We launched our 2020 Year of Action in January.
We had over 300 staff from across all six schools gather together at Wellington Girls College.
Judge Andrew Becroft, Child Commissioner was our opening speaker who challenged us with statistics relating to poverty, equity and mental health.
The importance of listening to what our students tell us was a key message and letting the students know that we have heard what they have told us.
The 3 things students are telling us are most important to them in education are:
- A great teacher
- A supportive and involved family
- Good and Reliable friends.
These all resonate with the findings from our student interviews that were carried out with over 400 students during 2019 from across our 6 schools. We had opportunities to mix and mingle with staff and we had prompts to spark conversations:
- What are we doing in our teams and learning areas to support our students in creating their own successful learning stories?
- What are some key messages you have heard today?
- Is there one thing that you might do differently to develop relationships with your students?
Our second guest speaker was Ross Davis, Director of Boys and Girls Institute. He shared the importance of knowing the local history and shared the significance of the story of Ruhia’s cloak and Tom McKenzie. The cloak can be seen at Te Papa. Through this connection we are looking forward to other possibilities for learning about significant landmarks and history of Te Ati Awa, Tikanga and Te Reo Maori so all in our community can have greater understanding and knowledge. We all positioned ourselves from the South to the North of NZ and offshore to see where we all call our Turangawaewae, and yes we did manage with all 300 of us to have conversations with others.
We know from the gathering of student voices that there are common threads for improvement which are very important to feeling valued and a sense of wellbeing. We shared our focus going forward for 2020 with everyone and our Co-Leads, Andrea and Anna outlined the following:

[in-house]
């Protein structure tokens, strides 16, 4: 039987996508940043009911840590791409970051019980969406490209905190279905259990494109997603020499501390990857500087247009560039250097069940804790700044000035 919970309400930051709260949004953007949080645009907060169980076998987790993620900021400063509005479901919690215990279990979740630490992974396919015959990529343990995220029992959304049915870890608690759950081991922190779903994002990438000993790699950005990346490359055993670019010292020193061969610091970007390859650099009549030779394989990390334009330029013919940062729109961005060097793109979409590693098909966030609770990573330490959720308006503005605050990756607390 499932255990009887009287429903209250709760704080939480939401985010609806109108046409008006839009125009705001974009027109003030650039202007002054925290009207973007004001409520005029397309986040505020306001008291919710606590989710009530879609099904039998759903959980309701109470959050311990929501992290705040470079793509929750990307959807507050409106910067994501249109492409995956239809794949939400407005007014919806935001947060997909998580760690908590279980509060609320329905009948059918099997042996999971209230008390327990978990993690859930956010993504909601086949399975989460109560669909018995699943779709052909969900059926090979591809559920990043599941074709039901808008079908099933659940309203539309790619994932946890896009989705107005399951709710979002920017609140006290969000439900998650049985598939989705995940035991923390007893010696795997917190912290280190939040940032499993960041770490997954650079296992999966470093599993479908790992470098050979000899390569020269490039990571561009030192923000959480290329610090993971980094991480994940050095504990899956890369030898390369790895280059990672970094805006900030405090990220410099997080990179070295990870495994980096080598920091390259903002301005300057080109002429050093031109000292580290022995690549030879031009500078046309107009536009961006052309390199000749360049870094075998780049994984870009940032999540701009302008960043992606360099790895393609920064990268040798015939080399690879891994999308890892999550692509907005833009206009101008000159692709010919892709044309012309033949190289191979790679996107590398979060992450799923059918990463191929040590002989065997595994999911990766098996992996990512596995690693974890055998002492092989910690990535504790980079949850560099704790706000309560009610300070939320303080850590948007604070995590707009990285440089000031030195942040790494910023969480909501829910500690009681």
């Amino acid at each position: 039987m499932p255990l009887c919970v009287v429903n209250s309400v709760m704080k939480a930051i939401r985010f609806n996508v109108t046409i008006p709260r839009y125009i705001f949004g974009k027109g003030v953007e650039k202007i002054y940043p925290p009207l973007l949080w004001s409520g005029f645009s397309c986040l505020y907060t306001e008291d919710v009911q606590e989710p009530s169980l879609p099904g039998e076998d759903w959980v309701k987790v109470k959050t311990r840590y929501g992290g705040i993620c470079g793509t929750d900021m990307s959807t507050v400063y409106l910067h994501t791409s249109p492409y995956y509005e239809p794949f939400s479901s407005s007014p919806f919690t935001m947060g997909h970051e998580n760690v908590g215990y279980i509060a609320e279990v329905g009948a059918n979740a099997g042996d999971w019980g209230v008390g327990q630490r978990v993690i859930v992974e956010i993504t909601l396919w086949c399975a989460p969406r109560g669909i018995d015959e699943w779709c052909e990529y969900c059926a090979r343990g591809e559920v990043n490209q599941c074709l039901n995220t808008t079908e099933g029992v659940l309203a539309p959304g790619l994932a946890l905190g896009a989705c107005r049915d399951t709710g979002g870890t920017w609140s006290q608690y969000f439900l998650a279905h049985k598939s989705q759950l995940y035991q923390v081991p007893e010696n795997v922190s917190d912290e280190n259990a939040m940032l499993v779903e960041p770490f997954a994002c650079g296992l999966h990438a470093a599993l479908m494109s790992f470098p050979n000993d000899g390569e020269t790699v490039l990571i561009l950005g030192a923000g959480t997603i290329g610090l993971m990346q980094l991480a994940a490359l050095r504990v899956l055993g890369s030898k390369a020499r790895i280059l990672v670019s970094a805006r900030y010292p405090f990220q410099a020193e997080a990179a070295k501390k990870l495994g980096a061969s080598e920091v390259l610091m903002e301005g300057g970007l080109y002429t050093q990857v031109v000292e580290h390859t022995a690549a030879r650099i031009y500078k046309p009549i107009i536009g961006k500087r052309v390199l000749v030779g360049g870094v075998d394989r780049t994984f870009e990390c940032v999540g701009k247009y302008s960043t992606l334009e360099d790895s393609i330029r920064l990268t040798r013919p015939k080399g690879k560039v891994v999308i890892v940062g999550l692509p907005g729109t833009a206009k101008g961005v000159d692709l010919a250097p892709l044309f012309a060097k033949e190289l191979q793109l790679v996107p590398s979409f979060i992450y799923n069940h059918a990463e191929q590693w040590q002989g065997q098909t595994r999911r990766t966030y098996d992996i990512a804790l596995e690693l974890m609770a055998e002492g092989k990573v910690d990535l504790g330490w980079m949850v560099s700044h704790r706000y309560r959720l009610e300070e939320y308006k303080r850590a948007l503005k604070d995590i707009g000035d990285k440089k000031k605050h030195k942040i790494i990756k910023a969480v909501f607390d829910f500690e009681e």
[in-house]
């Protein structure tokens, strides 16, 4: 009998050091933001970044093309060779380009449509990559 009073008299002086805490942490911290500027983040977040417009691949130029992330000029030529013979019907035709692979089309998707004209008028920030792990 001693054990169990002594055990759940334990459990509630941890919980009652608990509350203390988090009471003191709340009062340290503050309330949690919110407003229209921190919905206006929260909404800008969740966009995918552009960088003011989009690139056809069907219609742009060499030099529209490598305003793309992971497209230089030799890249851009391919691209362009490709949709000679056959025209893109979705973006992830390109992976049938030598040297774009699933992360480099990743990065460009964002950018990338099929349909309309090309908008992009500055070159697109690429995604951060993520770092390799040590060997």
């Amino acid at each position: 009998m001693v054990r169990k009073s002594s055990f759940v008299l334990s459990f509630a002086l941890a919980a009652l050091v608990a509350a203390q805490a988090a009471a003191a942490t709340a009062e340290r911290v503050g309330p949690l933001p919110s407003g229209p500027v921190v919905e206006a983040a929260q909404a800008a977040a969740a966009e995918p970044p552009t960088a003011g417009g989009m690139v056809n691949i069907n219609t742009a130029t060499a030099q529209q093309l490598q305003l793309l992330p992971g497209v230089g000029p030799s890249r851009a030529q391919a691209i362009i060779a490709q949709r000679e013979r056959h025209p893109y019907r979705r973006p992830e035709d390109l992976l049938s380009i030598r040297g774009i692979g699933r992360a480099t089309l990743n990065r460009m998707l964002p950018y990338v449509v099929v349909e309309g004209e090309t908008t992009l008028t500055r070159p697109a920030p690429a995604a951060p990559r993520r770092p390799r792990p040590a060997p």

We believe that when students’ hauora is strong, they can be successful both academically and in other aspects of their lives. Our success with this challenge is vital to our success in achieving all our challenges. We understand the importance of students’ wellbeing for engagement in school and learning. We know the value of students being active in the learning process rather than passive receivers of instructions, whereby they are motivated to learn, know why and how they learn, make informed decisions, develop resilience and character.
We want to see our students feeling positive and connected to schooling throughout their learning pathway. We would like to feel that we have appropriate effective systems in place and that we are working as a collective to approach the complex challenges we face.
All schools have four key questions that are guiding our work for 2020 and we hope that all staff are able to take actions to make a difference to all students they interact with. We look forward to increasing the opportunities for all teachers to visit schools, lead workshops, be involved in professional development and influence change.
Reflection Questions for 2020 Action:
What will students tell us as changed by the end of 2020?
How will the school actions affirm and strengthen Māori as tangata whenua?
How will the school actions affirm other languages, cultures and identity?
What structures/systems will be provided in your school to monitor actions?